This national intelligence report provides insight into a current safety risk that the Healthcare Safety Investigation Branch (HSIB) has identified, relating to the use of personal protective equipment (PPE) by care workers when visiting a patient at home. It documents how concerns raised by HSIB were responded to by Public Health England, the body responsible for the development of guidelines for the appropriate use of PPE. The report finds that there are multiple Covid-19 guidelines for different care sectors. PPE guidelines should be used in conjunction with other guidelines, such as infection control guidelines, so that care providers can develop protocols for care delivery. This is challenging when guidelines are updated, or new guidelines are issued and there is a risk that guidance may be missed. The report argues that there is an opportunity to introduce a document management system for guidelines to ensure that the latest information is available. This would involve the design of a usable navigation system so that all related guidelines relevant to a particular care sector are visible and can be checked for completeness.

Last updated on hub: 01 September 2020

Personal protective equipment (PPE): resource for care workers delivering domiciliary care during sustained COVID-19 transmission in England

Public Health England

Guidance for those working in domiciliary care providing information on the use of personal protective equipment (PPE) during sustained coronavirus (COVID-19) transmission in England. It explains how PPE guidance applies to the homecare (domiciliary care) setting and is drawn from full infection prevention and control (IPC) and PPE guidance. The guidance is primarily for care workers and providers delivering care in visiting homecare, extra care housing and live-in homecare settings. [Published 27 April 2020; Last updated 5 July 2021]

Last updated on hub: 20 April 2021

Personal protective equipment (PPE): resource for care workers delivering homecare (domiciliary care) during sustained COVID-19 transmission in the UK

Public Health England

Guidance for those working in domiciliary care providing information on the use of personal protective equipment (PPE) during sustained coronavirus (COVID-19) transmission in the UK. It explains how PPE guidance applies to the homecare (domiciliary care) setting and is drawn from full infection prevention and control (IPC) and PPE guidance. The guidance is primarily for care workers and providers delivering care in visiting homecare, extra care housing and live-in homecare settings. [Published 27/04/202. Last updated 18/05/2021]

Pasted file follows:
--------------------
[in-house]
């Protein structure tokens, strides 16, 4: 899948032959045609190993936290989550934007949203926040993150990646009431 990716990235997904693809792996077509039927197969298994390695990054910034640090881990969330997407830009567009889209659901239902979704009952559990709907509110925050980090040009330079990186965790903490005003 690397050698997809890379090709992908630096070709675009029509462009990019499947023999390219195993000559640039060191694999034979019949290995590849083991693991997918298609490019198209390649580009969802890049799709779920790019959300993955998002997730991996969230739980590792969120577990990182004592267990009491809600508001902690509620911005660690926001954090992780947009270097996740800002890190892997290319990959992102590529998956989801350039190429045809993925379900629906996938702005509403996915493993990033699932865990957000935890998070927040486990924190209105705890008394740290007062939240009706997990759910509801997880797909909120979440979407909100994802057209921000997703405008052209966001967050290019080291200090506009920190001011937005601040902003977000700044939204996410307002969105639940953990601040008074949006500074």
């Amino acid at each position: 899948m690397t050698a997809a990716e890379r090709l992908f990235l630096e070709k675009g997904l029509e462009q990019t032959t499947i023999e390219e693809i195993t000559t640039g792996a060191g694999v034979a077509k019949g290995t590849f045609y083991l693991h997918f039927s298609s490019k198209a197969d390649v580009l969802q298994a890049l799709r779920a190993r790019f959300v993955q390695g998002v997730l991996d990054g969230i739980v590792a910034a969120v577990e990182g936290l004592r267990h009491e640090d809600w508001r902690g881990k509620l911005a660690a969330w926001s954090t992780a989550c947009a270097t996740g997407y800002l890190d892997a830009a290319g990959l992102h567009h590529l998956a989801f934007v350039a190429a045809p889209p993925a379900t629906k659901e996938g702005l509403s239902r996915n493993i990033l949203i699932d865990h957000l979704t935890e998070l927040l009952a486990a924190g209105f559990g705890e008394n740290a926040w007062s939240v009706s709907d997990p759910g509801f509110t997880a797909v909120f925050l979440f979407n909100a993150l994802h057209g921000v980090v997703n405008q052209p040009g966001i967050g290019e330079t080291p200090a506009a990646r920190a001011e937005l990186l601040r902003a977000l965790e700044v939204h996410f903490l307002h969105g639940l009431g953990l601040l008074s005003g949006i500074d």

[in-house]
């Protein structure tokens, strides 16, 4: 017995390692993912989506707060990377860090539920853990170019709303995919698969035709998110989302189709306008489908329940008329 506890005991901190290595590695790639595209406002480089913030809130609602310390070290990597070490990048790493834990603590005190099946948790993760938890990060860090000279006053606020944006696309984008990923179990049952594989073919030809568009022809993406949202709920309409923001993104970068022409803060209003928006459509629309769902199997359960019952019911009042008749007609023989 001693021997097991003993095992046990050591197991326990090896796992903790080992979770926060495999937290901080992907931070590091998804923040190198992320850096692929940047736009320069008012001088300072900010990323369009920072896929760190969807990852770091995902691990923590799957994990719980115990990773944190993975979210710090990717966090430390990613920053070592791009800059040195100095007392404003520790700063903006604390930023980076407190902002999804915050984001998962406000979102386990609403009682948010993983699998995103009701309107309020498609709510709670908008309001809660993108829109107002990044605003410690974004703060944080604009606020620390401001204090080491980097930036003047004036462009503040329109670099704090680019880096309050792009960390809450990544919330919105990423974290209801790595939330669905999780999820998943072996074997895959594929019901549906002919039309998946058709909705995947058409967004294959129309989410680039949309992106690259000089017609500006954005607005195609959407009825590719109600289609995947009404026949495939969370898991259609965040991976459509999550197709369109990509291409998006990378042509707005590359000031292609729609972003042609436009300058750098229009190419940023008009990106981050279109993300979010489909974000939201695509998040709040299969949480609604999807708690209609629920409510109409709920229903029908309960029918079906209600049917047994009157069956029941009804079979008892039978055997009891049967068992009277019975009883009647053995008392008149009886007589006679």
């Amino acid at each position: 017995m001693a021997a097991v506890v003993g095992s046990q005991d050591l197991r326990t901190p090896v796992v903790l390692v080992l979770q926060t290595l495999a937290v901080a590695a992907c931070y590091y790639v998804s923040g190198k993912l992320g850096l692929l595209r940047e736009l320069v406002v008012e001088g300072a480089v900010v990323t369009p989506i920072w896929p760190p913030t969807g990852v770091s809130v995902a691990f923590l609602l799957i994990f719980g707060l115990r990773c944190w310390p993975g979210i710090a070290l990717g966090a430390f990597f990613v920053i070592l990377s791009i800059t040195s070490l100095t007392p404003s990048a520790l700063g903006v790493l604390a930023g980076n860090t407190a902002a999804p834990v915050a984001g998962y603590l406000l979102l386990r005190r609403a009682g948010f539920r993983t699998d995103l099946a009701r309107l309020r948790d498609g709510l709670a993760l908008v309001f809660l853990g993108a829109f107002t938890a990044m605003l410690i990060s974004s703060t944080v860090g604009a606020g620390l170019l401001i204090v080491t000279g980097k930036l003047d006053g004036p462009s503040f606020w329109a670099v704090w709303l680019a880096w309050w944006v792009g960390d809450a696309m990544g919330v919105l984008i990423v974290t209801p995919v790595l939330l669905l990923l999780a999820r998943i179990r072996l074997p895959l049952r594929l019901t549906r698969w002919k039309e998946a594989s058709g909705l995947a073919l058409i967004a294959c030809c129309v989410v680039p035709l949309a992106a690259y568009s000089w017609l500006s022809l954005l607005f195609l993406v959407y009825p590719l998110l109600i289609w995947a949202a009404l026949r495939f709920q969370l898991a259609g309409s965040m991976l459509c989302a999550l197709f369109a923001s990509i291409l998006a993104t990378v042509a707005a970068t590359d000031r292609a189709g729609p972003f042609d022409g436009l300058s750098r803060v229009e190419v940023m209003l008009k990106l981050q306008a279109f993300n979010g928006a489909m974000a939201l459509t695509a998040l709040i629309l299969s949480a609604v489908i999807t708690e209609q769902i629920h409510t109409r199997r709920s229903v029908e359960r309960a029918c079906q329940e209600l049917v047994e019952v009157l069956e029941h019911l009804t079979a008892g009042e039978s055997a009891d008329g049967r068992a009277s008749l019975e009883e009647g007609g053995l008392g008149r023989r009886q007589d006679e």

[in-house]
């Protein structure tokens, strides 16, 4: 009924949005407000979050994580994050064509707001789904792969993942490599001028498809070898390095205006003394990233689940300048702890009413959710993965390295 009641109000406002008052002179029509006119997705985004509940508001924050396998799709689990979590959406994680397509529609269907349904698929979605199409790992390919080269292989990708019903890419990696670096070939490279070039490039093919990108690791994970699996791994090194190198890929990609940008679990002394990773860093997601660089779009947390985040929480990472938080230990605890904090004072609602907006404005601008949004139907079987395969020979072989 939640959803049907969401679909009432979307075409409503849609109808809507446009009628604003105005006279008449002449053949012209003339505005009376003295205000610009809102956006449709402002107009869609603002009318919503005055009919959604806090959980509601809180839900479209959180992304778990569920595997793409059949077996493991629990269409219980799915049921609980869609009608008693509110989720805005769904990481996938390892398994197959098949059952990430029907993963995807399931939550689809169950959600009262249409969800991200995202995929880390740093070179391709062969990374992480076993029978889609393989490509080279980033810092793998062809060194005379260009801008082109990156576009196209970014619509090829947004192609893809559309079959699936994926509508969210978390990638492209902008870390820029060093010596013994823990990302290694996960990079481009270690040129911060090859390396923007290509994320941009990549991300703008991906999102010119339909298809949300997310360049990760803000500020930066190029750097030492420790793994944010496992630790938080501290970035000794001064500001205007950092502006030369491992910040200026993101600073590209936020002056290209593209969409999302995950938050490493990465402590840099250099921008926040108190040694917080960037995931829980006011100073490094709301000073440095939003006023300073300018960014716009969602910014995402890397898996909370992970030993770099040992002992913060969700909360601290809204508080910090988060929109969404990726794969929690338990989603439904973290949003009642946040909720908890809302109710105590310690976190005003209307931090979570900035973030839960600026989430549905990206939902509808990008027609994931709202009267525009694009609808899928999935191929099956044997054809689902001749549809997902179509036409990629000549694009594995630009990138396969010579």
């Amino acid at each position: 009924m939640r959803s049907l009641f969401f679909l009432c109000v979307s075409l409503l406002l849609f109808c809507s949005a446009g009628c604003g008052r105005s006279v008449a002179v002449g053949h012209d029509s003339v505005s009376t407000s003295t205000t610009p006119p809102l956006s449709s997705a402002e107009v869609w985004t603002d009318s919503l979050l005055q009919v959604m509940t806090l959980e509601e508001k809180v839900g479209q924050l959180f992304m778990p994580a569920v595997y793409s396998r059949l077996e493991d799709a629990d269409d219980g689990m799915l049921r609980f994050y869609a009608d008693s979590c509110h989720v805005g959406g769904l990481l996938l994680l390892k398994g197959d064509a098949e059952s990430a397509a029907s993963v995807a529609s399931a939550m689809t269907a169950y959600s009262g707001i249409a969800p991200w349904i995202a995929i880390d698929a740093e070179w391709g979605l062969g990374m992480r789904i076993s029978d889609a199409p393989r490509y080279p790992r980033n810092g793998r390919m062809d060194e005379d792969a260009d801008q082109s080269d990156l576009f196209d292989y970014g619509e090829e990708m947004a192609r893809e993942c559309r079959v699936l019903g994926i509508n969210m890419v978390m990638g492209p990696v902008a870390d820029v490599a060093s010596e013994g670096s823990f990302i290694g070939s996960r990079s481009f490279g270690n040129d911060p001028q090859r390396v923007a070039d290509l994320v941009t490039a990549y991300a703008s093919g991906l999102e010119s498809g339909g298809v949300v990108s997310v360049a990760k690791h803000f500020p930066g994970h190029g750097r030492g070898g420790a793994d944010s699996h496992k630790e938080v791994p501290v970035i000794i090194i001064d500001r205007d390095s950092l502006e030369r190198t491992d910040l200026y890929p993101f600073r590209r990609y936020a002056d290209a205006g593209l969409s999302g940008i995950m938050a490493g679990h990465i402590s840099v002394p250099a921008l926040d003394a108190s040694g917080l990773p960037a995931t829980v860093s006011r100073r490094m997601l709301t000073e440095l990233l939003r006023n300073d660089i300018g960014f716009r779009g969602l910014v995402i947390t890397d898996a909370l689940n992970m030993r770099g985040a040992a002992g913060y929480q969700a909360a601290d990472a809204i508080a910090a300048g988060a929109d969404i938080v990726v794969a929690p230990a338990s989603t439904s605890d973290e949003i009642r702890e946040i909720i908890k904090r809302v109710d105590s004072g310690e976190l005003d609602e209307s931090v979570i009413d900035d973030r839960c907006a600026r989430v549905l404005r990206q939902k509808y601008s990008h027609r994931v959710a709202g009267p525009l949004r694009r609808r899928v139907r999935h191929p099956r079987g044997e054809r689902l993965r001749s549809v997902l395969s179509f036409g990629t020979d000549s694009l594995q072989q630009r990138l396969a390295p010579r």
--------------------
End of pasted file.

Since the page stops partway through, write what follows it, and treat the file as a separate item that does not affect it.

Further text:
Last updated on hub: 28 April 2020

Personal protective equipment (PPE): resource for care workers working in care homes during sustained COVID-19 transmission in England

Public Health England

This guidance provides advice for care workers working in care homes on the use of personal protective equipment (PPE) during the period of sustained transmission of the coronavirus (COVID-19). The guidance is also relevant for those providing residential supported living. This resource, which has been designed to be accessible to both care workers and providers, has four sections containing: recommendations on the use of PPE for a range of relevant contexts; explanation concerning recommendations and frequently asked questions; specialist advice relating to care for people with learning disabilities and/or autism; and case scenarios designed to illustrate appropriate use of PPE in practice. It should be read in conjunction with the full infection prevention and control (IPC) and PPE government guidance. [Published 17 April 2020; Last updated 18 May 2021]

Last updated on hub: 23 June 2020

Personalisation and pandemic: an unforeseen collision course?

Disability and Society

The outbreak of a pandemic provokes fear and risk of ill health for all individuals, however, these events pose even more of a threat to people with disability who often have poorer health outcomes because of underlying conditions, have difficulties in accessing health and other services, and typically fare worse once they are in the healthcare system. The growth of personalisation schemes in disability internationally is now exacerbating those risks and could lead to high morbidity and mortality if swift action is not taken.

Last updated on hub: 14 August 2020

Person-centred care during the COVID-19 pandemic: what matters to you

Scottish Social Services Council

A brief guide for social service workers supporting people at home or in a care home, to be used alongside local policies and procedures. It provides a summary of what being person-centred can mean in practice, tips on how to strengthen the relationship with those you support through good conversations and how this rights-based approach is supported by the Health and Social Care Standards and the SSSC’s Codes of Practice. There are links to further resources should you wish to follow these up.

Last updated on hub: 18 September 2020